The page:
Did you say pyrite? But what about pyrrhotite?
By Frédéric Gagnon Eng., M.Sc.,
Pyrite, also known as fool's gold, is a mineral that has been under direct attack from the diverse players in the housing industry. Approximately 10 years ago, medias regularly reported severe problems associated with the presence of pyrite in the backfill material used in the housing industry. The impact of pyrite was such that a Quebec technical committee established a sampling and testing protocol (CTQ M200).
Lately, the incidence of foundation and structural problems associated with the presence of pyrrhotite in the backfill material or in the concrete has been on the rise. What is pyrrhotite? A form of pyrite? A synonym of pyrite? A more aggressive form of pyrite? Everyone in the industry has its take on this phenomenon and this technical article will try to demystify these issues.
Discovered in the middle of the 1930's by scientists, the pyrite problem phenomenon then identified was the swelling of the backfill material that contained pyrite, a mineral that is an iron sulfide compound (FeS2), which is found in several rock formations, such as schist or shale. In the presence of humidity and oxygen, oxidation
of the pyrite takes place and results in the production of sulfuric acid. The acid can then react with the calcium carbonates (lime) found in the crushed stone, such as limestone, commonly used in backfill and concrete. This chemical reaction produces sulfate and gypsum and results in the swelling of the backfill along with the associated movements and cracking of slabs on grade as well as of concrete foundations, both in basements and parking garages. In some cases, the chemical reaction that results from the oxidation of the ferric ions, also known as sulphatation, can also attack the concrete itself, causing delamination to varying degrees. This swelling phenomenon of the backfill material is rather well known and well documented, especially since the end of the 1990's in the province of Quebec. However, the effects caused to foundations by pyrite are not only associated with its presence in backfill material, but can also emanate from the fact that the crushed stone used in the concrete contained the same reactive materials.
Since concrete is porous, oxidation of the pyrite that could be contained in the aggregates used for its preparation is possible. Usually, this reaction is rather slow, given the oxygen poor environment within the lattice structure of the concrete. The speed of the reaction depends on the concentration of pyrite present in the aggregates as well as the overall quality of the concrete. Particularly, the quality of the hydrated cement paste will be a major impact on the reaction. Concretes with low quality cement paste result in a more porous structure and thus the oxidation of the pyrite is more rapid. First symptoms of the presence of pyrite in the concrete of the foundations are usually the formation of cracks. The cracking pattern is generally polygonal or usually referred to as scales. These fine cracks come at the surface in a grid, which is usually square in shape. The cracking is the result of the internal pressure caused by the swelling, itself resulting from the chemical reaction. Other symptoms of the presence of pyrite in concrete are discoloration on its surface as well as the formation of craters or pop-outs due to the breakdown of the cement paste. As a result, the concrete will become delaminated and will lose its mechanical properties, such as its compressive and tensile strength, which will be considerably reduced. Finally, the first symptoms of the presence of pyrite, which is reacting inside the concrete, can be observed after several years following the concrete placement.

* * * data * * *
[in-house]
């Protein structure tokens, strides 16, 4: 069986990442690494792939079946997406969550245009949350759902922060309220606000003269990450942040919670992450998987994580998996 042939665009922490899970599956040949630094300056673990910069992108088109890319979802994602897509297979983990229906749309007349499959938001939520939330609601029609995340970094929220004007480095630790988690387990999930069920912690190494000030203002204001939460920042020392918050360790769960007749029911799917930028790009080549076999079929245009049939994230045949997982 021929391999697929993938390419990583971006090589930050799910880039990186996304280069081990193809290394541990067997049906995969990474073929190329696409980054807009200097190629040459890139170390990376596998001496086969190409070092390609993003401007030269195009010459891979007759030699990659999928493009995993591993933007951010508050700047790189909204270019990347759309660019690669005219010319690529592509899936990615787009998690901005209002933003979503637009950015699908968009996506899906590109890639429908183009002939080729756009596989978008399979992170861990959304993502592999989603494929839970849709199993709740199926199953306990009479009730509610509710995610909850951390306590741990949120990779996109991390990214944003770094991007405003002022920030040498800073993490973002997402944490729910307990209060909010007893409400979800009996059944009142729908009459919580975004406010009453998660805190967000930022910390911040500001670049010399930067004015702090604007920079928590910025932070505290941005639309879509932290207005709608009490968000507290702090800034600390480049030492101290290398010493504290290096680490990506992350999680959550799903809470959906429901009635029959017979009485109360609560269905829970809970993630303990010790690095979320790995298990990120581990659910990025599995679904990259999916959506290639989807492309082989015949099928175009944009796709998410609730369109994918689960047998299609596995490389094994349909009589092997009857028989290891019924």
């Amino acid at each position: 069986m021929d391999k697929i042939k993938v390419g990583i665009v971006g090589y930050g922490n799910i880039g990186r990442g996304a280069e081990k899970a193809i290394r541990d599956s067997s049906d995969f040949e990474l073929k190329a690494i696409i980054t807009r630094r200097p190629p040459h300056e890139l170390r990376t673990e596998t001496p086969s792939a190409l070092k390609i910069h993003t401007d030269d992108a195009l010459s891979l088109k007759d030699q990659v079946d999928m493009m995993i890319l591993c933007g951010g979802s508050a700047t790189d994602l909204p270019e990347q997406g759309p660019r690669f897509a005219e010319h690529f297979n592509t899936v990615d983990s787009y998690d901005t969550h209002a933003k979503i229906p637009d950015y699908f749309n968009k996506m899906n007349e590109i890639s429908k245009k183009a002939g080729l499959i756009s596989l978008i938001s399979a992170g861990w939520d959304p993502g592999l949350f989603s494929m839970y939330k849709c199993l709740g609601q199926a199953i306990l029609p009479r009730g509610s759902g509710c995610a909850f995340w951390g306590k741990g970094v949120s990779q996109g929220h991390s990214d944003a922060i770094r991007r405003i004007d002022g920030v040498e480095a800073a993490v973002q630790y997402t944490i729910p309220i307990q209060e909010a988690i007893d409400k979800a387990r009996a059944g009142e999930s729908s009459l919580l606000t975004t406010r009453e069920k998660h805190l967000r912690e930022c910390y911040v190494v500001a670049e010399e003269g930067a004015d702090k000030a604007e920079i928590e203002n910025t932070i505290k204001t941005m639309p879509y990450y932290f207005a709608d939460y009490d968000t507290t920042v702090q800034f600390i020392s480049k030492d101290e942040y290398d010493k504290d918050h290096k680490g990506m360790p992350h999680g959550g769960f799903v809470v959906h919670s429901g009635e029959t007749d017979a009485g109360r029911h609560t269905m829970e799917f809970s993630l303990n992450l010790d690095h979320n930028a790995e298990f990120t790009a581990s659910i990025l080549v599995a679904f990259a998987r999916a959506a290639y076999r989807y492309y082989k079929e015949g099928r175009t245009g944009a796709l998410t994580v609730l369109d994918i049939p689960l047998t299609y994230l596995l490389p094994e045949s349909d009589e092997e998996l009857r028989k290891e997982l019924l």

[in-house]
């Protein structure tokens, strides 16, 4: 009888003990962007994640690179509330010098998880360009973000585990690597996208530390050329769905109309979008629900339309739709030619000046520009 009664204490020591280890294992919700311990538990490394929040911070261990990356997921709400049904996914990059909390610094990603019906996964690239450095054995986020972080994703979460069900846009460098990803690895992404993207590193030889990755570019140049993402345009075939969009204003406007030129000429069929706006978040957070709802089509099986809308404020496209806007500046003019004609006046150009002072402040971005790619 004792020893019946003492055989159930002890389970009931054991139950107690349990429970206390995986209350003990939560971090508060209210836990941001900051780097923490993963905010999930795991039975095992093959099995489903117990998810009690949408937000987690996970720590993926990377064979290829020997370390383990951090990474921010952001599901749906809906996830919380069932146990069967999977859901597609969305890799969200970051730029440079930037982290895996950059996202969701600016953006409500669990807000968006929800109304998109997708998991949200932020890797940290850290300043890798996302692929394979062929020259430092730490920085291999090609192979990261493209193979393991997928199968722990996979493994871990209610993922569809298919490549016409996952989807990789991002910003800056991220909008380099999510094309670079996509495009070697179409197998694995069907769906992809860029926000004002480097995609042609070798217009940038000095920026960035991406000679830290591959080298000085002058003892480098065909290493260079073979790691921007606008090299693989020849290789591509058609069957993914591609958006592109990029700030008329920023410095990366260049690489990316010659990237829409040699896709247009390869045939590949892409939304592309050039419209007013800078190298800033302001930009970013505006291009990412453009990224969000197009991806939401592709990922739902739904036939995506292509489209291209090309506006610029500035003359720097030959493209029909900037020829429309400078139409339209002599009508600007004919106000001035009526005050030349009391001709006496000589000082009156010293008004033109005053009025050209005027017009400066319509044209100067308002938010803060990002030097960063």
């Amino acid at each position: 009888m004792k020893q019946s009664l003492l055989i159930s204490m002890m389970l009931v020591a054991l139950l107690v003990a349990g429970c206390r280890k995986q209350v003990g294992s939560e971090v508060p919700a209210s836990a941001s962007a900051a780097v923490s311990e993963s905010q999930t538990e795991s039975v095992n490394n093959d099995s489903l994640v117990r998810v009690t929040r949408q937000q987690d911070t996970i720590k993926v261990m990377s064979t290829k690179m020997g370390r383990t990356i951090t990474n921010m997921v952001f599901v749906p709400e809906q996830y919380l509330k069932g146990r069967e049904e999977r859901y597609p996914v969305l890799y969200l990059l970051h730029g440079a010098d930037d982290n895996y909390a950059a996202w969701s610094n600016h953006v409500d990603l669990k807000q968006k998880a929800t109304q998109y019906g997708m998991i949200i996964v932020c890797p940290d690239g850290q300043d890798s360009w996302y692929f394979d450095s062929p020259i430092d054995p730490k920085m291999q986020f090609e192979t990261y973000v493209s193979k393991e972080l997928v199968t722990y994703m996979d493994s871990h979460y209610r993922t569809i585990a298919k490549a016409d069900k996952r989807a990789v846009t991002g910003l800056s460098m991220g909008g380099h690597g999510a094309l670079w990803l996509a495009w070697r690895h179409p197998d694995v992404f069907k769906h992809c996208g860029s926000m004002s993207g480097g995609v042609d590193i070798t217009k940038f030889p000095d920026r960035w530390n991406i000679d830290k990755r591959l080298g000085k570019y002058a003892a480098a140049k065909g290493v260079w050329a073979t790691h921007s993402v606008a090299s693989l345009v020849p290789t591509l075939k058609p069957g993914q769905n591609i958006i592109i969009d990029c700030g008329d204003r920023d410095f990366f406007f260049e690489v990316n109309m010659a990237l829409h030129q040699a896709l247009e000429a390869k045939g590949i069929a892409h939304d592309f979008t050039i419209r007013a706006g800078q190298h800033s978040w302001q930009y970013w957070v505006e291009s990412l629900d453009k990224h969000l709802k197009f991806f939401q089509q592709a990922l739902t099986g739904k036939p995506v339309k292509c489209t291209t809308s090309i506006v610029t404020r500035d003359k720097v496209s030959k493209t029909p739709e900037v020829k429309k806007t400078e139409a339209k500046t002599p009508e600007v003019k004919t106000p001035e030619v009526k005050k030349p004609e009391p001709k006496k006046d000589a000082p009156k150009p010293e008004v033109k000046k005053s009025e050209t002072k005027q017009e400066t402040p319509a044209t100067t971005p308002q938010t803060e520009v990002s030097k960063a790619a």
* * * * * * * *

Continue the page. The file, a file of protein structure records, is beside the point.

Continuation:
Pyrrhotite, like pyrite, is an iron sulfide component but its crystalline form is unstable (Fe1-xS). Even though its crystallography is different from pyrite, the reaction mechanism in the concrete is essentially the same as described above. In fact, what distinguishes pyrrhotite from pyrite is the speed at which the oxidation or sulphatation of the compound starts and progresses in time. When present in concrete for foundations, the cracking and deterioration of the concrete can start as early as three to five years following the construction of the building. The early onset cracking observed is generally near the corners of the walls (Figure 1), in areas where the stresses associated with the swelling of the structure are more important due to exposure.
When deterioration of the concrete indicates presence of pyrite and/or pyrrhotite, the investigative measures that must be used consist in sampling the concrete for laboratory analysis (Figure 2). Even though signs such as cracks or rust stains can be visible under the naked eye on the concrete cores obtained from the sampling, is it only a petrographic analysis (identification of the types of rocks and minerals in the concrete mix) carried out in a lab that can confirm the presence of pyrrhotite bearing aggregates inside the concrete mix.
Unfortunately, once the reaction has started, it is next to impossible to stop it and the only solution for building owners is often to demolish and to reconstruct the impacted portion of the structure.
Whichever the form of the reaction and that it be called pyrite, pyrrhotite or by other names, the iron sulfur compounds can cause damage to the foundations and to concrete in general. The first signs appear as cracks and spalling, which can also be associated to other phenomena that can impact the concrete, such as freeze-thaw, alkali-silica reaction and deterioration due to sulfates in general, which can also be found in soil. An investigation is necessary for the identification of the exact cause since the ongoing process deteriorating the concrete must be established in order to identify the proper course of action, since the symptoms can be misinterpreted from a visual inspection.